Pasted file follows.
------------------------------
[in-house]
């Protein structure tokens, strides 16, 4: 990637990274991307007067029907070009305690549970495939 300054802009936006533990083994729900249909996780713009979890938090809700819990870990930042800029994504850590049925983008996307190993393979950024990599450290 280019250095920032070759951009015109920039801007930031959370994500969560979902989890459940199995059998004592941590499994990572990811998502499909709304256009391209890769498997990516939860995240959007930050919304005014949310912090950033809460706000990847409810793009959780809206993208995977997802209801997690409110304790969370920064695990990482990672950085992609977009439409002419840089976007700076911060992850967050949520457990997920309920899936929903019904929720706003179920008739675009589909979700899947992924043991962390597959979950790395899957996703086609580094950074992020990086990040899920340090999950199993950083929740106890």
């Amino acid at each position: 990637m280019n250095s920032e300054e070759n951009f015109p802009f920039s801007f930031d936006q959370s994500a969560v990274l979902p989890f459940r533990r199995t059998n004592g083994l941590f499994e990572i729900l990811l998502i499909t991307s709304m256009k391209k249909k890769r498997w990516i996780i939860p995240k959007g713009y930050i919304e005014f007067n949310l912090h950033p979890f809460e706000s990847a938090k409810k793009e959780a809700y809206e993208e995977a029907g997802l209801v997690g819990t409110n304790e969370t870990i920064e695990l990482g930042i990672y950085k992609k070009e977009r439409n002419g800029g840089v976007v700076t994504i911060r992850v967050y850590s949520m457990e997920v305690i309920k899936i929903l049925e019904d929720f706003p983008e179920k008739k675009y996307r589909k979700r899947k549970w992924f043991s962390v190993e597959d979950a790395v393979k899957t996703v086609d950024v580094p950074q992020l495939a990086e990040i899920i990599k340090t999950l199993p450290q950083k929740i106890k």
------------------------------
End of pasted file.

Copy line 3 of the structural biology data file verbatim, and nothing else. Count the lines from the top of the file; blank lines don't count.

């Amino acid at each position: 990637m280019n250095s920032e300054e070759n951009f015109p802009f920039s801007f930031d936006q959370s994500a969560v990274l979902p989890f459940r533990r199995t059998n004592g083994l941590f499994e990572i729900l990811l998502i499909t991307s709304m256009k391209k249909k890769r498997w990516i996780i939860p995240k959007g713009y930050i919304e005014f007067n949310l912090h950033p979890f809460e706000s990847a938090k409810k793009e959780a809700y809206e993208e995977a029907g997802l209801v997690g819990t409110n304790e969370t870990i920064e695990l990482g930042i990672y950085k992609k070009e977009r439409n002419g800029g840089v976007v700076t994504i911060r992850v967050y850590s949520m457990e997920v305690i309920k899936i929903l049925e019904d929720f706003p983008e179920k008739k675009y996307r589909k979700r899947k549970w992924f043991s962390v190993e597959d979950a790395v393979k899957t996703v086609d950024v580094p950074q992020l495939a990086e990040i899920i990599k340090t999950l199993p450290q950083k929740i106890k």